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Hip Hop and Rap Music

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For the complete chapter, please download the PDF below

Also in China, hip hop is strongly associated with Afro-American culture, even though some of the influences are translated through Japanese and South-Korean artists. Nevertheless, more than any other genre, rap stresses its neighborhood and local environment.

  • Rappers express a pride in their local culture and comment on local issues.
  • However, the lyrics of hip hop are much more hybrid and localized than its music. Cross fertilizations with traditional and folk music genres such as kuaiban are rare, mainly because these folk traditions ‘rap’ in a very fast but nearly constant rhythm.

 

Recording artists

  • Hip hop, rap and r&b are central to the success Jay Chou since 2001. Chou is often criticized for not articulating clearly, but precisely his slurs enable him to avoid the problem that rapping in Mandarin Chinese can become monotonous because every syllable tends to be (almost) equally stressed.
  • Mc Hotdog is the most successful Chinese singer that self-identifies as a rapper. He broke through in 2001, appealing to youngsters with tracks about drugs, exams and urban ennui. Although he has famously eulogized his love for local girls, Mc Hotdog raps in Mandarin and stays clear from such sensitive issues as Taiwanese independence. Also his relation with mainstream pop remains (productively? comfortably?) ambiguous.
  • Other Taiwanese rappers, such as DogG and the group Machi rap in Taiwanese and are outspoken supporters of Taiwanese independence. The front man of Machi, Jeff Huang, was a member of Taiwan’s first hip hop group, L.A. Boyz. Since its begin in 1992 that group combined slick dance moves with a sense of pride over Taiwan’s success world-wide. The band members grew up in America. Jeff Huang’s brother, Stanley Huang became a successful solo singer after L.A. Boyz disbanded in 1997.
  • The rap duo Softhard introduced hip hop to Hong Kong in the early 1990s. The rap metal group LMF (Lazy Motha Fucka) has a longer career (from 1993 to 2003 and again since 2009) and stirred more debates. Whereas cantopop generally employs a highly stylized, poetic kind of Cantonese, LMF addresses listeners with their street language, full of foul expressions (cukou) and wordplay. Also in terms of subject matter they align themselves with the Hong Kong working class. This was not always well received by the (middle-class) music media and audiences also remained divided. Some of the members of this ‘music collective’ as they call themselves, also have recorded noteworthy solo material and side projects, including Mc Yan and DJ Tommy.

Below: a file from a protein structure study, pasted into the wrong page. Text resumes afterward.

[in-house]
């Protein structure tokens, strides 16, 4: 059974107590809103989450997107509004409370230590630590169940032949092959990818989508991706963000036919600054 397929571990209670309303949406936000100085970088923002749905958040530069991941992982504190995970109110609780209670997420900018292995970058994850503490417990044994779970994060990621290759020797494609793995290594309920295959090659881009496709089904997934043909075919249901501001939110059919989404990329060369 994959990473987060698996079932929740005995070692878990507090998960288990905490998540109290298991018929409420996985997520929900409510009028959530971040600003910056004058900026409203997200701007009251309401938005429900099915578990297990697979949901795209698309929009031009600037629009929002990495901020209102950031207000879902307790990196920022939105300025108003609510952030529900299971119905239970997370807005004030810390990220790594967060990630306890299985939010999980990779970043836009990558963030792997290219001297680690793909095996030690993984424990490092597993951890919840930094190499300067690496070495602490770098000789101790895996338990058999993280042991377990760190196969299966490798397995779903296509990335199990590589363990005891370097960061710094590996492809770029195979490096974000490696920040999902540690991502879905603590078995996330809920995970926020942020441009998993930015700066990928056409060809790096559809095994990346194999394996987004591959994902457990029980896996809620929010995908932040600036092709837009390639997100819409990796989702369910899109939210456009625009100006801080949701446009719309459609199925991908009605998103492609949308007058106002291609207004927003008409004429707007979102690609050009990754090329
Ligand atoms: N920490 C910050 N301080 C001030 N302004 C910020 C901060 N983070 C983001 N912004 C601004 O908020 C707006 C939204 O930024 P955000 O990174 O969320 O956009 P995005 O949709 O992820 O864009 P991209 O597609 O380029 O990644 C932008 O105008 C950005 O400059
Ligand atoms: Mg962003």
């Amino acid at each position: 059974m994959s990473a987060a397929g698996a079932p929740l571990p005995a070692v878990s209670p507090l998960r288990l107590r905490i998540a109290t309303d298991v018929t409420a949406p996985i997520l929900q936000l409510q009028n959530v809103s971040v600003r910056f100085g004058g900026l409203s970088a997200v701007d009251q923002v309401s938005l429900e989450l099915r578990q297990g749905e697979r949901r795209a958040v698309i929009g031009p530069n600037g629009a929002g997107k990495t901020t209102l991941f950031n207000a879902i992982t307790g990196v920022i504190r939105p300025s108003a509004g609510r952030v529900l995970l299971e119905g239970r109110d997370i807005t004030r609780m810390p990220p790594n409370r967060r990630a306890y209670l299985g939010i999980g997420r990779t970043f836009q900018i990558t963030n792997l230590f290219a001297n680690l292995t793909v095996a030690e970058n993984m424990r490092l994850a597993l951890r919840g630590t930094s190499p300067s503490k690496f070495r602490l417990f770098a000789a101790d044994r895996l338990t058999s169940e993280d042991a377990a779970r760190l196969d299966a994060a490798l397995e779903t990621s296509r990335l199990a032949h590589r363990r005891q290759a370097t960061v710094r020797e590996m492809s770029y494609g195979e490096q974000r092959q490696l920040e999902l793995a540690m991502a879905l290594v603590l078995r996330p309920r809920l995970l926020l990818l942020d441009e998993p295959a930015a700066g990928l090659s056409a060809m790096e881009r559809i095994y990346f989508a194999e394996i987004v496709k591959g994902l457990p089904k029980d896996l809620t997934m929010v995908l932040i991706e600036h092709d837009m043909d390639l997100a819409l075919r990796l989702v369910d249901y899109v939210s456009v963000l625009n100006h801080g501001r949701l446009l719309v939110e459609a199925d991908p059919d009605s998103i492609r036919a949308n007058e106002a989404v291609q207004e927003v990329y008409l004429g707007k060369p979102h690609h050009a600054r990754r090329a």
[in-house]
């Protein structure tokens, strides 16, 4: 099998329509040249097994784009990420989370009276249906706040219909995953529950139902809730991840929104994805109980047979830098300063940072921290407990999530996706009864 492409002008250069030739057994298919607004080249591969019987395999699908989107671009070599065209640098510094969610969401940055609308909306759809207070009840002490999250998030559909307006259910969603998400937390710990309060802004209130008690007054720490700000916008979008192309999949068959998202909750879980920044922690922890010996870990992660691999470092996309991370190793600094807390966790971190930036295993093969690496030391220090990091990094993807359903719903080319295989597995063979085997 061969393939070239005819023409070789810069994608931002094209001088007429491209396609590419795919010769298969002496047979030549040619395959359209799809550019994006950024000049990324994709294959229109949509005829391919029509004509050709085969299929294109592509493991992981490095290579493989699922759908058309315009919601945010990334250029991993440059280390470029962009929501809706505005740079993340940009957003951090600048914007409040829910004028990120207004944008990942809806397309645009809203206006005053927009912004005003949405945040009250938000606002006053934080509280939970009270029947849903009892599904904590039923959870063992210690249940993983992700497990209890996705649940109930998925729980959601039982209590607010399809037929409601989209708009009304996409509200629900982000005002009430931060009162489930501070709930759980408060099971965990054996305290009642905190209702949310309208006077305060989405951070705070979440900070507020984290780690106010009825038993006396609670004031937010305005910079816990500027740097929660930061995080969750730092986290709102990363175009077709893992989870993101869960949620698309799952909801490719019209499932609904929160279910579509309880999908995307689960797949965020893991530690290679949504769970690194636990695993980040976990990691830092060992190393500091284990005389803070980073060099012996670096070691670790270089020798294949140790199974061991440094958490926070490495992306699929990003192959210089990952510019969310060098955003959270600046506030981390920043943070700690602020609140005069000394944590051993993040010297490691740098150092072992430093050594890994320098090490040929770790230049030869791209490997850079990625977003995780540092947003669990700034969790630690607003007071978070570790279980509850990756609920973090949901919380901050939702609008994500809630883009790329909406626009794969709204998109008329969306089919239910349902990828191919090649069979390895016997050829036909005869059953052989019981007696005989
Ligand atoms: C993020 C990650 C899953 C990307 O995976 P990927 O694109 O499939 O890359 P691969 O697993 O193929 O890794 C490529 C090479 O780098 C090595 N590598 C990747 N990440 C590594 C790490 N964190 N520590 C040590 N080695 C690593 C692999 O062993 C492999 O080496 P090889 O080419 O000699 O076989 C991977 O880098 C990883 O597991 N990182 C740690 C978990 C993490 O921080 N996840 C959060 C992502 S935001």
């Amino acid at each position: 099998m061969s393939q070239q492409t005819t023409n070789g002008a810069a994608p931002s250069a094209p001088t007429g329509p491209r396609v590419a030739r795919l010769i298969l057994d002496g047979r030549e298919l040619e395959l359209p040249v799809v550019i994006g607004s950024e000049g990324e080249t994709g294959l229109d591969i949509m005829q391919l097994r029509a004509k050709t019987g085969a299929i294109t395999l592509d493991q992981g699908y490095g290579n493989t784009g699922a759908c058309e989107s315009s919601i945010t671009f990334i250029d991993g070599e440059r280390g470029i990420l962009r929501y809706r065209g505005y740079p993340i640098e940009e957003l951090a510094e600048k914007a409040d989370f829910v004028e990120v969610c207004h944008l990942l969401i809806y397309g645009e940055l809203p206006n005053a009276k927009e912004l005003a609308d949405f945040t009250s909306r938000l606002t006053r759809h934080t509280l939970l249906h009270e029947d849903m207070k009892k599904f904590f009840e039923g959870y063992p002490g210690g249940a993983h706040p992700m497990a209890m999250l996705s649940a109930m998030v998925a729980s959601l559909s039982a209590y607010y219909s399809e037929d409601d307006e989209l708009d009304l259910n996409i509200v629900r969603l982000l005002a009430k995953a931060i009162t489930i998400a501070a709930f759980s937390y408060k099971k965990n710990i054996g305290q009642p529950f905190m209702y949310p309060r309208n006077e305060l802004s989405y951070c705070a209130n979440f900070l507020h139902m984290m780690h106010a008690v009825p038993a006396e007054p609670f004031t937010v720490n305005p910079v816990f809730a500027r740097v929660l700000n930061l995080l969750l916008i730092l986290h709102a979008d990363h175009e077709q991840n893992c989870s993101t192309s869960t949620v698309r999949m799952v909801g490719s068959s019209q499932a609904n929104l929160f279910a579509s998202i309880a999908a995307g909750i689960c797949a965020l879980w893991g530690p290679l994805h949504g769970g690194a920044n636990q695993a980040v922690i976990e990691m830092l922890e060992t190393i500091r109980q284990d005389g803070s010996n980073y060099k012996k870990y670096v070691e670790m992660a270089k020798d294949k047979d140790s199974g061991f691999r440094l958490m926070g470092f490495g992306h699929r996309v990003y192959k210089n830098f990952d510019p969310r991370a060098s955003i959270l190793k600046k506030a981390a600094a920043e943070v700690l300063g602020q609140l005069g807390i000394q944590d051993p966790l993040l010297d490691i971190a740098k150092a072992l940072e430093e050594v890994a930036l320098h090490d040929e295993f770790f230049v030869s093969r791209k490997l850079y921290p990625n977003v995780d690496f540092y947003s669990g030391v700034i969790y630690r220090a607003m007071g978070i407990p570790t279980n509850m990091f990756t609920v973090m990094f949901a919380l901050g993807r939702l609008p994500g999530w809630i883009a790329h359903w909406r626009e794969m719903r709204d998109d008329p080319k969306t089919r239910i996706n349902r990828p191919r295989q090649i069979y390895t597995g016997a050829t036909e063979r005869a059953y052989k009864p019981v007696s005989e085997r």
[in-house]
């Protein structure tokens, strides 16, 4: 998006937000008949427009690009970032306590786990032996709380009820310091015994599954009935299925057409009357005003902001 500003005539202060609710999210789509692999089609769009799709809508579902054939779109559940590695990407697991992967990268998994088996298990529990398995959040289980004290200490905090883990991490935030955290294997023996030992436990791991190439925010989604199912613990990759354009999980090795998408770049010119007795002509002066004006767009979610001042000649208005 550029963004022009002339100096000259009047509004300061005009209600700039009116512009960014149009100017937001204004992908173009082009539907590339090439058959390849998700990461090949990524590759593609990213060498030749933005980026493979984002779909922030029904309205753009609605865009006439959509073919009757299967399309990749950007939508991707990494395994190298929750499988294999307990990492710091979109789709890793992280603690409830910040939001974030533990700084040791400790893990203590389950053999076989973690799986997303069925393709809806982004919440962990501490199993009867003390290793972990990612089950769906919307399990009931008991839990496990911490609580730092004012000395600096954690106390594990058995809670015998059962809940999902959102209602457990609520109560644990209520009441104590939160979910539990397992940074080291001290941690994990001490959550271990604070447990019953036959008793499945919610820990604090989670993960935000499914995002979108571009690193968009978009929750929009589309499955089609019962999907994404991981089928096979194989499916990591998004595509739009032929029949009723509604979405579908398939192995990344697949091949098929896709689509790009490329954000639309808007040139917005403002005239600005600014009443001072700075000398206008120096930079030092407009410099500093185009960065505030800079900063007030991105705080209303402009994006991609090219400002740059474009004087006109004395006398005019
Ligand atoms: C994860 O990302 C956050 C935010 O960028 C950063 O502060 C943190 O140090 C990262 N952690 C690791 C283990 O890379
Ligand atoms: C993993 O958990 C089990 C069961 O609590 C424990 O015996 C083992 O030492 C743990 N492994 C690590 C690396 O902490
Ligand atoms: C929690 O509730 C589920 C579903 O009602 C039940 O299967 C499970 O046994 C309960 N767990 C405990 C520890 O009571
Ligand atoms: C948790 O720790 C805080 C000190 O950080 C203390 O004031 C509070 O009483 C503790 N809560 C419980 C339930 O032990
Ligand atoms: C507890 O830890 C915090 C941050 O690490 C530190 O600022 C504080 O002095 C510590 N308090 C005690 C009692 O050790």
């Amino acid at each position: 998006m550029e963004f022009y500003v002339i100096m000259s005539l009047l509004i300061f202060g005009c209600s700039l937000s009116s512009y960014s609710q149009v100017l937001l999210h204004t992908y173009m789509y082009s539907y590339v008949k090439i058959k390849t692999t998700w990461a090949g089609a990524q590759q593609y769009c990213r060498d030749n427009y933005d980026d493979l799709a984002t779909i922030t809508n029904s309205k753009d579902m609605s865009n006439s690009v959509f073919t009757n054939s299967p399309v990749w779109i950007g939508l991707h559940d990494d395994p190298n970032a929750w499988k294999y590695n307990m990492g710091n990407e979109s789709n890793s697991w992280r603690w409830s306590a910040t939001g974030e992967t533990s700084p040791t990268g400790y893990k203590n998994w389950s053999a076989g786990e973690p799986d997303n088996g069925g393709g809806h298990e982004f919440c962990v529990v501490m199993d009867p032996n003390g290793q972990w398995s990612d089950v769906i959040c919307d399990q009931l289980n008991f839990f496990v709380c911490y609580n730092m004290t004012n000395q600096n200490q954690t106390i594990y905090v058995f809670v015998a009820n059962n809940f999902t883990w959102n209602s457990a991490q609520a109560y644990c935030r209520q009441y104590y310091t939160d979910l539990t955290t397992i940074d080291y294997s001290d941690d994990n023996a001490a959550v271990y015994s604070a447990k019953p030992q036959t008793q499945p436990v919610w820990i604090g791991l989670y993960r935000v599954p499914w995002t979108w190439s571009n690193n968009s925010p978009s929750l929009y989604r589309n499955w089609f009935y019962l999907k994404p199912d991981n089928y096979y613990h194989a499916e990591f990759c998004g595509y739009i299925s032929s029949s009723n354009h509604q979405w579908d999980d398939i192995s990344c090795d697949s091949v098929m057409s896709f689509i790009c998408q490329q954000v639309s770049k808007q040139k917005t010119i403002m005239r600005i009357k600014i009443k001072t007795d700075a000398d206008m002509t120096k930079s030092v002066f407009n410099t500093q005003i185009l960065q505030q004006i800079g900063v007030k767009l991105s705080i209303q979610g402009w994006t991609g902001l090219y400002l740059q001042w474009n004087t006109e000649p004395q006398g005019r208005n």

• Edison Chen (since his 2004 album) and the somewhat silly group FAMA (since 2002) are two examples of Hong Kong artists that have been commercially successful with a hip hop sound. Both these artists have recorded albums in Mandarin as well as Cantonese.
  • In 2001 Yin Ts’ang was the first mainland Chinese hip hop group to sign a record deal. Three of the four members of Yin Ts’ang come from North-America, but the group rapped in Mandarin Chinese and eulogized Beijing. Since then a small scene has emerged, with groups such as Longjing, Xinjiekou and Dragon Tongue Squad. 

 

In recent years, the huge success of South Korean popular music further promoted dance moves and dress codes based on hip hop among general audiences.

For the complete chapter, please download the PDF below

In November 2012 the website www.hiphop360.cn went online. Adminstered by Dutch hiphop artist Deams, this website aims to be the prime platform for the hiphop world in China, including links to lifestyle, mixtapes, new artists, chinese venues etc.